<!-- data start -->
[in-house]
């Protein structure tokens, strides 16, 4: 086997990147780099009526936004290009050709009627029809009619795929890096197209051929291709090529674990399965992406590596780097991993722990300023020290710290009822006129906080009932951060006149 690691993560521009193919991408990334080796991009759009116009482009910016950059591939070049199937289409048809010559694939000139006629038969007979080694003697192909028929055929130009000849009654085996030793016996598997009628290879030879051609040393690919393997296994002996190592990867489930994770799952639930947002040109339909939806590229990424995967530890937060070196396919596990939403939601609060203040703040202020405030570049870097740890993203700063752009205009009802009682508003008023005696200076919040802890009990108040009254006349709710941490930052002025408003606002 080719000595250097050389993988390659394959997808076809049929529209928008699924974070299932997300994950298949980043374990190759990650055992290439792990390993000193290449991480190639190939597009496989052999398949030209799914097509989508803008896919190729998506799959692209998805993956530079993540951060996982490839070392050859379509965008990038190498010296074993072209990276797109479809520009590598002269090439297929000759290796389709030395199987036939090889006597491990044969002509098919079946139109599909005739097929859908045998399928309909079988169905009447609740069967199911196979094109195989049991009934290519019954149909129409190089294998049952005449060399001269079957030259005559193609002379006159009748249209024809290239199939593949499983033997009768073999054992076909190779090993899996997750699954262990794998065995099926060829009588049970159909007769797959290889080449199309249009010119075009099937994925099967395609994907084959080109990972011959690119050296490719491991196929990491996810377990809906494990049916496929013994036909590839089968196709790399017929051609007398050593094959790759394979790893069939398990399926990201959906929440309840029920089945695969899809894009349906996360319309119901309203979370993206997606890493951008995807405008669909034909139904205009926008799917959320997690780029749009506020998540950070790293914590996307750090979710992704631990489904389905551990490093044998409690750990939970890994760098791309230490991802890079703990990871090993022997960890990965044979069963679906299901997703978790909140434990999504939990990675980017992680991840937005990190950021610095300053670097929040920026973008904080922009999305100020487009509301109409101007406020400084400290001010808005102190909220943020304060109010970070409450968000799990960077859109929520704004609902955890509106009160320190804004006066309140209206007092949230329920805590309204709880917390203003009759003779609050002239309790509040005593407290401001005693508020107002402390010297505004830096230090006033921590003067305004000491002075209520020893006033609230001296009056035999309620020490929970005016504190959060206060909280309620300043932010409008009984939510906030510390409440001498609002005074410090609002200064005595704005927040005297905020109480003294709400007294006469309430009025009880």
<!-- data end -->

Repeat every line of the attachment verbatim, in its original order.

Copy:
[in-house]
């Protein structure tokens, strides 16, 4: 086997990147780099009526936004290009050709009627029809009619795929890096197209051929291709090529674990399965992406590596780097991993722990300023020290710290009822006129906080009932951060006149 690691993560521009193919991408990334080796991009759009116009482009910016950059591939070049199937289409048809010559694939000139006629038969007979080694003697192909028929055929130009000849009654085996030793016996598997009628290879030879051609040393690919393997296994002996190592990867489930994770799952639930947002040109339909939806590229990424995967530890937060070196396919596990939403939601609060203040703040202020405030570049870097740890993203700063752009205009009802009682508003008023005696200076919040802890009990108040009254006349709710941490930052002025408003606002 080719000595250097050389993988390659394959997808076809049929529209928008699924974070299932997300994950298949980043374990190759990650055992290439792990390993000193290449991480190639190939597009496989052999398949030209799914097509989508803008896919190729998506799959692209998805993956530079993540951060996982490839070392050859379509965008990038190498010296074993072209990276797109479809520009590598002269090439297929000759290796389709030395199987036939090889006597491990044969002509098919079946139109599909005739097929859908045998399928309909079988169905009447609740069967199911196979094109195989049991009934290519019954149909129409190089294998049952005449060399001269079957030259005559193609002379006159009748249209024809290239199939593949499983033997009768073999054992076909190779090993899996997750699954262990794998065995099926060829009588049970159909007769797959290889080449199309249009010119075009099937994925099967395609994907084959080109990972011959690119050296490719491991196929990491996810377990809906494990049916496929013994036909590839089968196709790399017929051609007398050593094959790759394979790893069939398990399926990201959906929440309840029920089945695969899809894009349906996360319309119901309203979370993206997606890493951008995807405008669909034909139904205009926008799917959320997690780029749009506020998540950070790293914590996307750090979710992704631990489904389905551990490093044998409690750990939970890994760098791309230490991802890079703990990871090993022997960890990965044979069963679906299901997703978790909140434990999504939990990675980017992680991840937005990190950021610095300053670097929040920026973008904080922009999305100020487009509301109409101007406020400084400290001010808005102190909220943020304060109010970070409450968000799990960077859109929520704004609902955890509106009160320190804004006066309140209206007092949230329920805590309204709880917390203003009759003779609050002239309790509040005593407290401001005693508020107002402390010297505004830096230090006033921590003067305004000491002075209520020893006033609230001296009056035999309620020490929970005016504190959060206060909280309620300043932010409008009984939510906030510390409440001498609002005074410090609002200064005595704005927040005297905020109480003294709400007294006469309430009025009880």